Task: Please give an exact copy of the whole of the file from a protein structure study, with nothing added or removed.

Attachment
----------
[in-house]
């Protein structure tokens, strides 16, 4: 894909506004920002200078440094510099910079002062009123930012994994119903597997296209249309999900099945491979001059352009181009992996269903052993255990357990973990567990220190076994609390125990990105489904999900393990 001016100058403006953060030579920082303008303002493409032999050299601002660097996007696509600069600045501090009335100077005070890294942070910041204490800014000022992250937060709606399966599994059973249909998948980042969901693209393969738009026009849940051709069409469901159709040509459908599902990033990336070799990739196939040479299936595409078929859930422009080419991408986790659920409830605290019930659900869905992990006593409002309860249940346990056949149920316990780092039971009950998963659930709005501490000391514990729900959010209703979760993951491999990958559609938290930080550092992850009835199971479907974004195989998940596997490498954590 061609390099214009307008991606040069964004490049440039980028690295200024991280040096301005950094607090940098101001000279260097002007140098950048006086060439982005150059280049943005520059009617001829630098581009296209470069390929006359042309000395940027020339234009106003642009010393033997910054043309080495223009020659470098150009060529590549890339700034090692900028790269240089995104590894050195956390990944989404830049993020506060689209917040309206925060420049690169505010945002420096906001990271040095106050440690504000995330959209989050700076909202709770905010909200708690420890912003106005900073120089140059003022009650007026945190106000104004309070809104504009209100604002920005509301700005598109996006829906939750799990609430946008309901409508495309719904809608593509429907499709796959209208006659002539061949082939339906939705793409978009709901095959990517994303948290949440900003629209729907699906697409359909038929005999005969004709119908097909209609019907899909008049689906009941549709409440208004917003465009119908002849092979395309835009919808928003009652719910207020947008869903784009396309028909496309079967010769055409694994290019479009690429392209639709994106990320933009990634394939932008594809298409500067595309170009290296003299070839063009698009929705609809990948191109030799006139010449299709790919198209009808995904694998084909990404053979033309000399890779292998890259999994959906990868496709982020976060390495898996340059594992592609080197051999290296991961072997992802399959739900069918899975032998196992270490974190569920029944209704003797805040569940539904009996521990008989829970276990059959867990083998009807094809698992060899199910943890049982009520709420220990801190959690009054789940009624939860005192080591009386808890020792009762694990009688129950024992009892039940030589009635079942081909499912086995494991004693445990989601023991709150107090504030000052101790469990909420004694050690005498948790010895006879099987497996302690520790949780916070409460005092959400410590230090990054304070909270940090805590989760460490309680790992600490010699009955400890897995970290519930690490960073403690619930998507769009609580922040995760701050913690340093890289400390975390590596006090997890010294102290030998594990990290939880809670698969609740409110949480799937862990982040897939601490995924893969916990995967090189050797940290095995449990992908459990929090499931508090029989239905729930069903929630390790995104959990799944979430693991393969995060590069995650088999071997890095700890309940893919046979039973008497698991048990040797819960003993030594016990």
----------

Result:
[in-house]
């Protein structure tokens, strides 16, 4: 894909506004920002200078440094510099910079002062009123930012994994119903597997296209249309999900099945491979001059352009181009992996269903052993255990357990973990567990220190076994609390125990990105489904999900393990 001016100058403006953060030579920082303008303002493409032999050299601002660097996007696509600069600045501090009335100077005070890294942070910041204490800014000022992250937060709606399966599994059973249909998948980042969901693209393969738009026009849940051709069409469901159709040509459908599902990033990336070799990739196939040479299936595409078929859930422009080419991408986790659920409830605290019930659900869905992990006593409002309860249940346990056949149920316990780092039971009950998963659930709005501490000391514990729900959010209703979760993951491999990958559609938290930080550092992850009835199971479907974004195989998940596997490498954590 061609390099214009307008991606040069964004490049440039980028690295200024991280040096301005950094607090940098101001000279260097002007140098950048006086060439982005150059280049943005520059009617001829630098581009296209470069390929006359042309000395940027020339234009106003642009010393033997910054043309080495223009020659470098150009060529590549890339700034090692900028790269240089995104590894050195956390990944989404830049993020506060689209917040309206925060420049690169505010945002420096906001990271040095106050440690504000995330959209989050700076909202709770905010909200708690420890912003106005900073120089140059003022009650007026945190106000104004309070809104504009209100604002920005509301700005598109996006829906939750799990609430946008309901409508495309719904809608593509429907499709796959209208006659002539061949082939339906939705793409978009709901095959990517994303948290949440900003629209729907699906697409359909038929005999005969004709119908097909209609019907899909008049689906009941549709409440208004917003465009119908002849092979395309835009919808928003009652719910207020947008869903784009396309028909496309079967010769055409694994290019479009690429392209639709994106990320933009990634394939932008594809298409500067595309170009290296003299070839063009698009929705609809990948191109030799006139010449299709790919198209009808995904694998084909990404053979033309000399890779292998890259999994959906990868496709982020976060390495898996340059594992592609080197051999290296991961072997992802399959739900069918899975032998196992270490974190569920029944209704003797805040569940539904009996521990008989829970276990059959867990083998009807094809698992060899199910943890049982009520709420220990801190959690009054789940009624939860005192080591009386808890020792009762694990009688129950024992009892039940030589009635079942081909499912086995494991004693445990989601023991709150107090504030000052101790469990909420004694050690005498948790010895006879099987497996302690520790949780916070409460005092959400410590230090990054304070909270940090805590989760460490309680790992600490010699009955400890897995970290519930690490960073403690619930998507769009609580922040995760701050913690340093890289400390975390590596006090997890010294102290030998594990990290939880809670698969609740409110949480799937862990982040897939601490995924893969916990995967090189050797940290095995449990992908459990929090499931508090029989239905729930069903929630390790995104959990799944979430693991393969995060590069995650088999071997890095700890309940893919046979039973008497698991048990040797819960003993030594016990």